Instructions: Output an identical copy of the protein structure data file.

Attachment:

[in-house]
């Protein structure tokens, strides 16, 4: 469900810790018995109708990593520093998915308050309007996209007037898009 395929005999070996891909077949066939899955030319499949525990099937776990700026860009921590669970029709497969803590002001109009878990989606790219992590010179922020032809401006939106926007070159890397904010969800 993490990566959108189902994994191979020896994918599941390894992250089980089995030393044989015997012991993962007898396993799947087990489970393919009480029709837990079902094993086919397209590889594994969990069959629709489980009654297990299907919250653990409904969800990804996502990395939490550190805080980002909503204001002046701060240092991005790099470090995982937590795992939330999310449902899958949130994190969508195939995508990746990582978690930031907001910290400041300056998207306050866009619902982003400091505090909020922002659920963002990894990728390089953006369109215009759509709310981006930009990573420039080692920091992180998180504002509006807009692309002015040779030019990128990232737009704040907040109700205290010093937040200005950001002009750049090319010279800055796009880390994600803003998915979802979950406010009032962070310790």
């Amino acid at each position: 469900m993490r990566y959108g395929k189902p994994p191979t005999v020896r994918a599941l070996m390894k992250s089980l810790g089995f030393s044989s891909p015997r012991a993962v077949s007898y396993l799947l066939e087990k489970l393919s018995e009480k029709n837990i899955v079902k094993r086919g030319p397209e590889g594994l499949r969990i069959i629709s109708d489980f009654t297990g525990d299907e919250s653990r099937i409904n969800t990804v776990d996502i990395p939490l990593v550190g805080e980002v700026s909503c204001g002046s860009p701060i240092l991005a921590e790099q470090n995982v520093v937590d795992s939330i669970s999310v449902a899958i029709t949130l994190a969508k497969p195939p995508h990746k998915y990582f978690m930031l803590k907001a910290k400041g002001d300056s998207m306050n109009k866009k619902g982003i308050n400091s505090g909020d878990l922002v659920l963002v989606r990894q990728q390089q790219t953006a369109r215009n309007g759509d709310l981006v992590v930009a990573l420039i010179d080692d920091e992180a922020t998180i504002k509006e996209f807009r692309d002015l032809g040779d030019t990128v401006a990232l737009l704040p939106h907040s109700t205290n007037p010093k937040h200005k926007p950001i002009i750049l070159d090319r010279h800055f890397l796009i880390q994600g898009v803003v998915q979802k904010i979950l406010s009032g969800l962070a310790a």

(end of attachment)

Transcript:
[in-house]
């Protein structure tokens, strides 16, 4: 469900810790018995109708990593520093998915308050309007996209007037898009 395929005999070996891909077949066939899955030319499949525990099937776990700026860009921590669970029709497969803590002001109009878990989606790219992590010179922020032809401006939106926007070159890397904010969800 993490990566959108189902994994191979020896994918599941390894992250089980089995030393044989015997012991993962007898396993799947087990489970393919009480029709837990079902094993086919397209590889594994969990069959629709489980009654297990299907919250653990409904969800990804996502990395939490550190805080980002909503204001002046701060240092991005790099470090995982937590795992939330999310449902899958949130994190969508195939995508990746990582978690930031907001910290400041300056998207306050866009619902982003400091505090909020922002659920963002990894990728390089953006369109215009759509709310981006930009990573420039080692920091992180998180504002509006807009692309002015040779030019990128990232737009704040907040109700205290010093937040200005950001002009750049090319010279800055796009880390994600803003998915979802979950406010009032962070310790």
């Amino acid at each position: 469900m993490r990566y959108g395929k189902p994994p191979t005999v020896r994918a599941l070996m390894k992250s089980l810790g089995f030393s044989s891909p015997r012991a993962v077949s007898y396993l799947l066939e087990k489970l393919s018995e009480k029709n837990i899955v079902k094993r086919g030319p397209e590889g594994l499949r969990i069959i629709s109708d489980f009654t297990g525990d299907e919250s653990r099937i409904n969800t990804v776990d996502i990395p939490l990593v550190g805080e980002v700026s909503c204001g002046s860009p701060i240092l991005a921590e790099q470090n995982v520093v937590d795992s939330i669970s999310v449902a899958i029709t949130l994190a969508k497969p195939p995508h990746k998915y990582f978690m930031l803590k907001a910290k400041g002001d300056s998207m306050n109009k866009k619902g982003i308050n400091s505090g909020d878990l922002v659920l963002v989606r990894q990728q390089q790219t953006a369109r215009n309007g759509d709310l981006v992590v930009a990573l420039i010179d080692d920091e992180a922020t998180i504002k509006e996209f807009r692309d002015l032809g040779d030019t990128v401006a990232l737009l704040p939106h907040s109700t205290n007037p010093k937040h200005k926007p950001i002009i750049l070159d090319r010279h800055f890397l796009i880390q994600g898009v803003v998915q979802k904010i979950l406010s009032g969800l962070a310790a």